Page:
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23 Cards in this Set

  • Front
  • Back
arrangement of chromosomes in pairs by their size, shape, and general appearance in mitotic metaphase
non-sex chromosomes
sex chromosomes
chromosomes that determine an organism's gender; exists in the form of X and Y
genetic make-up of an organism
physical appearance of an organism
Law of Dominance
every gene is expressed in at least two alleles; if a dominant allele is present, it will always be expressed, while a recessive allele will only be expressed in homozygous form
Law of Independent Assortment
each pair of alleles are sorted into gametes in gamete formation independently
Law of Segregation
two alleles seperate in gamete formation and each gamete receives one allele
type of inheritance in which both alleles of a gene are expressed simultaneously (AB-type blood is an example of this)
incomplete dominance
type of inheritance in which one allele doesn't completely dominate the other, and thus, the offspring's phentype is an intermediate of the two parental varieties
polygenic inheritance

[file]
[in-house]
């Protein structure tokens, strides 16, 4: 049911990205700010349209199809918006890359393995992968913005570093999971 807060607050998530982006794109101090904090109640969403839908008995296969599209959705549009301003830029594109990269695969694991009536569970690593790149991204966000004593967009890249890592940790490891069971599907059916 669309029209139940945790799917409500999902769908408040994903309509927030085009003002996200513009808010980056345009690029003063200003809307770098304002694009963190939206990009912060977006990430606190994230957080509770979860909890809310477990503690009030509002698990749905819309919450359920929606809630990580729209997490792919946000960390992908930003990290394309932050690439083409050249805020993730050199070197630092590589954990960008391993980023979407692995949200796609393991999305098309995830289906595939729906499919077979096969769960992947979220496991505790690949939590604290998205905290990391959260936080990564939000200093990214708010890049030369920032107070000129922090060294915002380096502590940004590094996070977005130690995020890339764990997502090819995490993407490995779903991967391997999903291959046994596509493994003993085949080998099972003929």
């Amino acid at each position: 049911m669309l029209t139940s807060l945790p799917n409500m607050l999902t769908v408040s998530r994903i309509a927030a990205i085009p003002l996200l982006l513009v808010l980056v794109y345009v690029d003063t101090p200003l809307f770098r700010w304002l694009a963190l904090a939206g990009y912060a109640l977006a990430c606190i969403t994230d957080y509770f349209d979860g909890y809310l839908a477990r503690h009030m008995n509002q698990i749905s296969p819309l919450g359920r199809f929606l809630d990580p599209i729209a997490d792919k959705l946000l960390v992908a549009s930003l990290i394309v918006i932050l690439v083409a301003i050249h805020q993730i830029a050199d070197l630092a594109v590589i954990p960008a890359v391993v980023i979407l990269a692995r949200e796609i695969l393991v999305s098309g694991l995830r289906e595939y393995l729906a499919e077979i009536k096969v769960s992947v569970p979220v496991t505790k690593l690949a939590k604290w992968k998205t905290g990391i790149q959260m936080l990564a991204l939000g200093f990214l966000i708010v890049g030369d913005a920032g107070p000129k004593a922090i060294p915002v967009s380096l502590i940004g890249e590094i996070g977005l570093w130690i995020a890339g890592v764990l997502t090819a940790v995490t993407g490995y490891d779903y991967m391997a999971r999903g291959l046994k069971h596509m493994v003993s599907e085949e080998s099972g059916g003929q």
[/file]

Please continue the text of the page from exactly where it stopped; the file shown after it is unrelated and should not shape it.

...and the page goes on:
type of inheritance in which there are many genes which are responsible for a specific gene
one gene which affects various traits (i.e. Marfan syndrome)
recessive pair of alleles at one locus that alters the phenotypic expression of a dominant allele at a second locus (i.e. albino)
multiple alleles
a specific gene that has more than two alleles (i.e. alleles for blood: A, B, O)
monohybrid cross
cross that tracks the inheritance of a single character
dihybrid cross
cross that tracks the inheritance of two characters
polygenic inheritance
additive effect of two or more alleles on a single phenotypic character
Chromosomal Theory of Inheritance
theory developed by Boveri and Satton, which states that genes have specific loci on chromosomes, and it is the chromosomes that undergo segregation and independent assortment
X-linked alleles
alleles located on the X-chromosome
linkage group
alleles of different genes that are located on the same chromosome tend to be inherited together
pedigree chart
a "family tree" that traces a specific trait throughout a specific amount of generations of a family
sex-linked traits
genes for a specific trait are on the x-chromosome (i.e. colorblindness, hemophilia, muscular diptrophy)
sex-influenced traits
traits influenced by hormones on the x-chromosome (i.e. male baldness)